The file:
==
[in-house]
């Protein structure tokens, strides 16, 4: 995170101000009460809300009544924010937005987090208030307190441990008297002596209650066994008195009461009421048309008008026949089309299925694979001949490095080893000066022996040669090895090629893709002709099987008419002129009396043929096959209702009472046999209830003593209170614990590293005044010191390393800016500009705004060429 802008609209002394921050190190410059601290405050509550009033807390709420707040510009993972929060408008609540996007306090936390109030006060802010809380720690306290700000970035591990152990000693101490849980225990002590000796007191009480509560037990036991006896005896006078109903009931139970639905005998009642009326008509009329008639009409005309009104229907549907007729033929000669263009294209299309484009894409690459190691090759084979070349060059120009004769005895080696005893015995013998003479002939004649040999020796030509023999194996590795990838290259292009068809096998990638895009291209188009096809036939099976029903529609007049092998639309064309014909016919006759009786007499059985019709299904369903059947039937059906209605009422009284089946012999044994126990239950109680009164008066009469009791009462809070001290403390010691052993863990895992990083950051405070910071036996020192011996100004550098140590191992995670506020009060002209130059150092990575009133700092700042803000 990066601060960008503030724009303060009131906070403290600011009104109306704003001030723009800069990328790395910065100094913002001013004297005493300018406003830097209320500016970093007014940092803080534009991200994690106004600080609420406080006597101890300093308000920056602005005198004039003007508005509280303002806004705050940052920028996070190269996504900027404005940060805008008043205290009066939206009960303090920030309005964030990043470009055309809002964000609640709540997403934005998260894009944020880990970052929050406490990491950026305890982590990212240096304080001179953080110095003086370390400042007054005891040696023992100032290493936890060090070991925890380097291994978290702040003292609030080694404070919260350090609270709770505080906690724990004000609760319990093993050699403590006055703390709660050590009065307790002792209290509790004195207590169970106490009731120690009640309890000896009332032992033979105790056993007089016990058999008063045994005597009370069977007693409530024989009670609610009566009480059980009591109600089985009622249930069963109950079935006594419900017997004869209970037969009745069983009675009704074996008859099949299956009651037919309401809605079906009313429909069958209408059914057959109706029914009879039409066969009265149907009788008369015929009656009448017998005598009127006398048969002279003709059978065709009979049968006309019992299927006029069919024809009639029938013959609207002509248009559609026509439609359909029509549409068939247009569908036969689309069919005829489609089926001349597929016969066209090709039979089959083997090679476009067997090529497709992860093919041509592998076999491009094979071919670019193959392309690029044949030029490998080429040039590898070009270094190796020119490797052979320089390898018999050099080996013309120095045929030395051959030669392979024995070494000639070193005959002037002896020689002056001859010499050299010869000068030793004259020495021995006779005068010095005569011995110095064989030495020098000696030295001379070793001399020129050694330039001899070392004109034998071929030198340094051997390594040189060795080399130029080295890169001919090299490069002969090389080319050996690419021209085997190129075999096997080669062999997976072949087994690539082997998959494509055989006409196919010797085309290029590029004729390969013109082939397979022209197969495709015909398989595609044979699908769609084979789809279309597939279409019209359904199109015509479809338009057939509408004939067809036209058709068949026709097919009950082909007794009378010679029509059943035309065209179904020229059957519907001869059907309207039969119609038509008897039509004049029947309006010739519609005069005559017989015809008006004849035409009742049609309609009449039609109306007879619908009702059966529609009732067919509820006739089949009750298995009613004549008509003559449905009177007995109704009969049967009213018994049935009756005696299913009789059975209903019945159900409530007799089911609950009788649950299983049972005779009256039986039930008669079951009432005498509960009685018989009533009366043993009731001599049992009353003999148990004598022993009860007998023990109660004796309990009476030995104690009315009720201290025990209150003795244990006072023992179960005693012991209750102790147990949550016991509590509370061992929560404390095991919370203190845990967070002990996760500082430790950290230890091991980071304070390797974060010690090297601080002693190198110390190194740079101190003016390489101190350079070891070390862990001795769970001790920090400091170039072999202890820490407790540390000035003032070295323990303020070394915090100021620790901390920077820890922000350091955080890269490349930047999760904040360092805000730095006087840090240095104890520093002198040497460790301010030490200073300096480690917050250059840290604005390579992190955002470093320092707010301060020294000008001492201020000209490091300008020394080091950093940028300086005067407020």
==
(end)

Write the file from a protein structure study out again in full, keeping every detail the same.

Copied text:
[in-house]
């Protein structure tokens, strides 16, 4: 995170101000009460809300009544924010937005987090208030307190441990008297002596209650066994008195009461009421048309008008026949089309299925694979001949490095080893000066022996040669090895090629893709002709099987008419002129009396043929096959209702009472046999209830003593209170614990590293005044010191390393800016500009705004060429 802008609209002394921050190190410059601290405050509550009033807390709420707040510009993972929060408008609540996007306090936390109030006060802010809380720690306290700000970035591990152990000693101490849980225990002590000796007191009480509560037990036991006896005896006078109903009931139970639905005998009642009326008509009329008639009409005309009104229907549907007729033929000669263009294209299309484009894409690459190691090759084979070349060059120009004769005895080696005893015995013998003479002939004649040999020796030509023999194996590795990838290259292009068809096998990638895009291209188009096809036939099976029903529609007049092998639309064309014909016919006759009786007499059985019709299904369903059947039937059906209605009422009284089946012999044994126990239950109680009164008066009469009791009462809070001290403390010691052993863990895992990083950051405070910071036996020192011996100004550098140590191992995670506020009060002209130059150092990575009133700092700042803000 990066601060960008503030724009303060009131906070403290600011009104109306704003001030723009800069990328790395910065100094913002001013004297005493300018406003830097209320500016970093007014940092803080534009991200994690106004600080609420406080006597101890300093308000920056602005005198004039003007508005509280303002806004705050940052920028996070190269996504900027404005940060805008008043205290009066939206009960303090920030309005964030990043470009055309809002964000609640709540997403934005998260894009944020880990970052929050406490990491950026305890982590990212240096304080001179953080110095003086370390400042007054005891040696023992100032290493936890060090070991925890380097291994978290702040003292609030080694404070919260350090609270709770505080906690724990004000609760319990093993050699403590006055703390709660050590009065307790002792209290509790004195207590169970106490009731120690009640309890000896009332032992033979105790056993007089016990058999008063045994005597009370069977007693409530024989009670609610009566009480059980009591109600089985009622249930069963109950079935006594419900017997004869209970037969009745069983009675009704074996008859099949299956009651037919309401809605079906009313429909069958209408059914057959109706029914009879039409066969009265149907009788008369015929009656009448017998005598009127006398048969002279003709059978065709009979049968006309019992299927006029069919024809009639029938013959609207002509248009559609026509439609359909029509549409068939247009569908036969689309069919005829489609089926001349597929016969066209090709039979089959083997090679476009067997090529497709992860093919041509592998076999491009094979071919670019193959392309690029044949030029490998080429040039590898070009270094190796020119490797052979320089390898018999050099080996013309120095045929030395051959030669392979024995070494000639070193005959002037002896020689002056001859010499050299010869000068030793004259020495021995006779005068010095005569011995110095064989030495020098000696030295001379070793001399020129050694330039001899070392004109034998071929030198340094051997390594040189060795080399130029080295890169001919090299490069002969090389080319050996690419021209085997190129075999096997080669062999997976072949087994690539082997998959494509055989006409196919010797085309290029590029004729390969013109082939397979022209197969495709015909398989595609044979699908769609084979789809279309597939279409019209359904199109015509479809338009057939509408004939067809036209058709068949026709097919009950082909007794009378010679029509059943035309065209179904020229059957519907001869059907309207039969119609038509008897039509004049029947309006010739519609005069005559017989015809008006004849035409009742049609309609009449039609109306007879619908009702059966529609009732067919509820006739089949009750298995009613004549008509003559449905009177007995109704009969049967009213018994049935009756005696299913009789059975209903019945159900409530007799089911609950009788649950299983049972005779009256039986039930008669079951009432005498509960009685018989009533009366043993009731001599049992009353003999148990004598022993009860007998023990109660004796309990009476030995104690009315009720201290025990209150003795244990006072023992179960005693012991209750102790147990949550016991509590509370061992929560404390095991919370203190845990967070002990996760500082430790950290230890091991980071304070390797974060010690090297601080002693190198110390190194740079101190003016390489101190350079070891070390862990001795769970001790920090400091170039072999202890820490407790540390000035003032070295323990303020070394915090100021620790901390920077820890922000350091955080890269490349930047999760904040360092805000730095006087840090240095104890520093002198040497460790301010030490200073300096480690917050250059840290604005390579992190955002470093320092707010301060020294000008001492201020000209490091300008020394080091950093940028300086005067407020």